For those just getting started aim for your first $1000, then one month of your average expenses and go from there. You won’t be able to do this in a few weeks, but you can do this.

Save $1k quickly

One way to get your emergency fund in place fast is to try a savings challenge.

You can make it much easier with my savings challenges – one is an extreme challenge that would see you save $1,000 in 30 days. That may require some significant cuts to your expenditure but that doesn’t mean it isn’t possible!

The other is a challenge to save $1,000 in 90 days, which you may find more manageable.

Download the savings challenges with dollars here:

And you can find them with pounds here:

You can also check out these savings challenges for more ideas.

How to save for your emergency fund

Now you know the numbers involved, what can you actually do to build an emergency fund. 

Break it down

Break it down into small steps, so let’s say you want your emergency fund in place in 24 months, you divide your total goal amount by 24. Say you want to get $7500 put away, that means you need to save $312.50 a month. 

Is that achievable for you? If it isn’t that start with smaller, regular contributions. Even if you have to start small, the most important thing is that you start.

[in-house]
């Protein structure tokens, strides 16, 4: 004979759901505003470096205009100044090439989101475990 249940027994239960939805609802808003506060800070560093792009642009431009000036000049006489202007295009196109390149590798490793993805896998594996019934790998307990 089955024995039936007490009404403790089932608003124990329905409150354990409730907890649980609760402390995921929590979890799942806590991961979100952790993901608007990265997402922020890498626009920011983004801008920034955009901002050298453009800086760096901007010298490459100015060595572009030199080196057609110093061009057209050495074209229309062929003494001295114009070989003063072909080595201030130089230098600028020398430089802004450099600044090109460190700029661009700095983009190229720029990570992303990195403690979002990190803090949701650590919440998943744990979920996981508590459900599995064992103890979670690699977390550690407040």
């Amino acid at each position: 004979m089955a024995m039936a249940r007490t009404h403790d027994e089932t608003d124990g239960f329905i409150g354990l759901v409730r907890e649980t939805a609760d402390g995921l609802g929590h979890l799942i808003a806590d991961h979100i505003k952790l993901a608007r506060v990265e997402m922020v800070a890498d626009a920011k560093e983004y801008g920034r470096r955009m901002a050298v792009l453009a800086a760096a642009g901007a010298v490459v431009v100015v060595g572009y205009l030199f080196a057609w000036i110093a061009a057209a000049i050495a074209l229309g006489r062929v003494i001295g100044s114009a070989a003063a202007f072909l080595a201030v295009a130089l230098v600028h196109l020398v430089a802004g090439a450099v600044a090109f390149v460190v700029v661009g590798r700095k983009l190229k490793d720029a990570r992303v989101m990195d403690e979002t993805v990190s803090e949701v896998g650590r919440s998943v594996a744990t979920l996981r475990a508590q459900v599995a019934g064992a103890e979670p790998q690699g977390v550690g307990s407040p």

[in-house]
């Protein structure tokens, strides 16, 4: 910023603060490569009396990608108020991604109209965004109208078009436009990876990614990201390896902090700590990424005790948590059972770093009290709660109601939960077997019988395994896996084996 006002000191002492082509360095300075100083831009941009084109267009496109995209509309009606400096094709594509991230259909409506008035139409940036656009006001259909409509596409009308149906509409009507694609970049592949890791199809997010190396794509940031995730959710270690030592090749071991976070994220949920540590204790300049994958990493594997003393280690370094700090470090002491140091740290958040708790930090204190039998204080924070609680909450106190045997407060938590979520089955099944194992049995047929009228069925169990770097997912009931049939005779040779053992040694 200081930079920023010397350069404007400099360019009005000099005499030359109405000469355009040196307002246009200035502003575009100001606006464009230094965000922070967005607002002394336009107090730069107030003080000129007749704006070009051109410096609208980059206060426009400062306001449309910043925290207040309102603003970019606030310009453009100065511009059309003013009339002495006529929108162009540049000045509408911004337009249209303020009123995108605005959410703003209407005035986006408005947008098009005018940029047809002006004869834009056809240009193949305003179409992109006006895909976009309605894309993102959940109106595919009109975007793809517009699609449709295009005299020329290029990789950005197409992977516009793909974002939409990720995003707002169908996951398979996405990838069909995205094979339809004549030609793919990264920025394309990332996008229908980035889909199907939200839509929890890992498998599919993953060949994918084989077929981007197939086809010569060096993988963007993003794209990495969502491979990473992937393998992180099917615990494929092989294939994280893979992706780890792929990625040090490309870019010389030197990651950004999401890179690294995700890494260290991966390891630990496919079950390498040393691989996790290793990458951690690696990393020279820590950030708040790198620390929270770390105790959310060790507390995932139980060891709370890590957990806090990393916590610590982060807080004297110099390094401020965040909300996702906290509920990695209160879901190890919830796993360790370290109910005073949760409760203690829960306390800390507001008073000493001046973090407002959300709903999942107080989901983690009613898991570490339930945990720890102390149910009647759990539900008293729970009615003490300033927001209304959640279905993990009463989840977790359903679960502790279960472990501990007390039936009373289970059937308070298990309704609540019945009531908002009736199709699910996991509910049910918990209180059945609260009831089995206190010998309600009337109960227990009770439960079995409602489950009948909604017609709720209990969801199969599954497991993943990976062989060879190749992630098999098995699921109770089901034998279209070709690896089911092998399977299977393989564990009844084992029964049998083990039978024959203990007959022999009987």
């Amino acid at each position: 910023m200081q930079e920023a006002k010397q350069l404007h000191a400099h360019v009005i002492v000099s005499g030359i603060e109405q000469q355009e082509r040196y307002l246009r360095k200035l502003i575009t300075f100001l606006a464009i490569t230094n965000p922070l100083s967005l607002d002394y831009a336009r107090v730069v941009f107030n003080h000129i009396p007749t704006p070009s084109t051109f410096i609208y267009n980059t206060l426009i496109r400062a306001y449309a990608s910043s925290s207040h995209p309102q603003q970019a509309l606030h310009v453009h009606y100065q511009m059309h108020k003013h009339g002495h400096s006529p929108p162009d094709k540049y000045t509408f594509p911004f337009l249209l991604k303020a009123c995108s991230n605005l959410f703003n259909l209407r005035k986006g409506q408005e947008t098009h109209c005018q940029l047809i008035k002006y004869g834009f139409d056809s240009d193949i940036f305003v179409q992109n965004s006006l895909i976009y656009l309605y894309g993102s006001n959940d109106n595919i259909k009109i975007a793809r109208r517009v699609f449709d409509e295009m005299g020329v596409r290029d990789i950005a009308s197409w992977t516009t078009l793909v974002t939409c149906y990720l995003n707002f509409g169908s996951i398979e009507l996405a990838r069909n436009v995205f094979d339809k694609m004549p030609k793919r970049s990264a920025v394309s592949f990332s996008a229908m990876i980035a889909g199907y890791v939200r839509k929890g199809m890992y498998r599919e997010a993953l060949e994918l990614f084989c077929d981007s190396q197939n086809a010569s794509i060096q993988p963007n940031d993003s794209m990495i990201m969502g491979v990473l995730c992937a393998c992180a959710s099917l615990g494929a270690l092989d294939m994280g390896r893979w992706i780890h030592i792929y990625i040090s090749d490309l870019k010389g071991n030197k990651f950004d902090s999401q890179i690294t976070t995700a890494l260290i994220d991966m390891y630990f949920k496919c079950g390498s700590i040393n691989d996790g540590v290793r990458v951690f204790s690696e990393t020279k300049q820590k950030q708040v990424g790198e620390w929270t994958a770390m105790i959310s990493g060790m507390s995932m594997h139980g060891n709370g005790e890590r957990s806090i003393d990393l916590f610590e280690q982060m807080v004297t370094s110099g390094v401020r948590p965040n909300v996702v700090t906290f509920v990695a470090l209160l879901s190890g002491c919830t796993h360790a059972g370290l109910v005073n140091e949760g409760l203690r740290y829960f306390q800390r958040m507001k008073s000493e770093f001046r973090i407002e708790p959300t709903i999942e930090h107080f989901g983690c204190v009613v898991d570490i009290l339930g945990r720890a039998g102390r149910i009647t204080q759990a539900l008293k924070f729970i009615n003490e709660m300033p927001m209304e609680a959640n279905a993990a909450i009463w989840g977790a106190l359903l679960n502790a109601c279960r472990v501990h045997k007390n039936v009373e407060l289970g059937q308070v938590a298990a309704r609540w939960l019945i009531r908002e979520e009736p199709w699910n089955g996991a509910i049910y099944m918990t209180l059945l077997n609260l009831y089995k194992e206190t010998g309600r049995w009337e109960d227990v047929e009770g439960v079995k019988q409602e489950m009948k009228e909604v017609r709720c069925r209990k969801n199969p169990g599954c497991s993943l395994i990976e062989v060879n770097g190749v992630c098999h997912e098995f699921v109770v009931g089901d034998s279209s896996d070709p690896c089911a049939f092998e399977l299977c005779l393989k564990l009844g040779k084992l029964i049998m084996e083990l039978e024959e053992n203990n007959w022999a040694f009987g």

Automate savings

Now that you know how much you want to save every month, you can automate your savings.

It is so important you commit to this every month, because if it’s an afterthought at the end of the month the chances are you’ll spend it and miss the goal. 

Set a realistic budget

Any good savings strategy involves setting a realistic budget you can stick to. 

That starts with understanding how much you owe in debt such as credit cards and making a plan to pay that off, and figuring out what your monthly commitments are, such as mortgage, rent and insurance payments. 

Understand how much money you spend every month on essentials and non essentials, so you can set a path for affording what you need to save every month.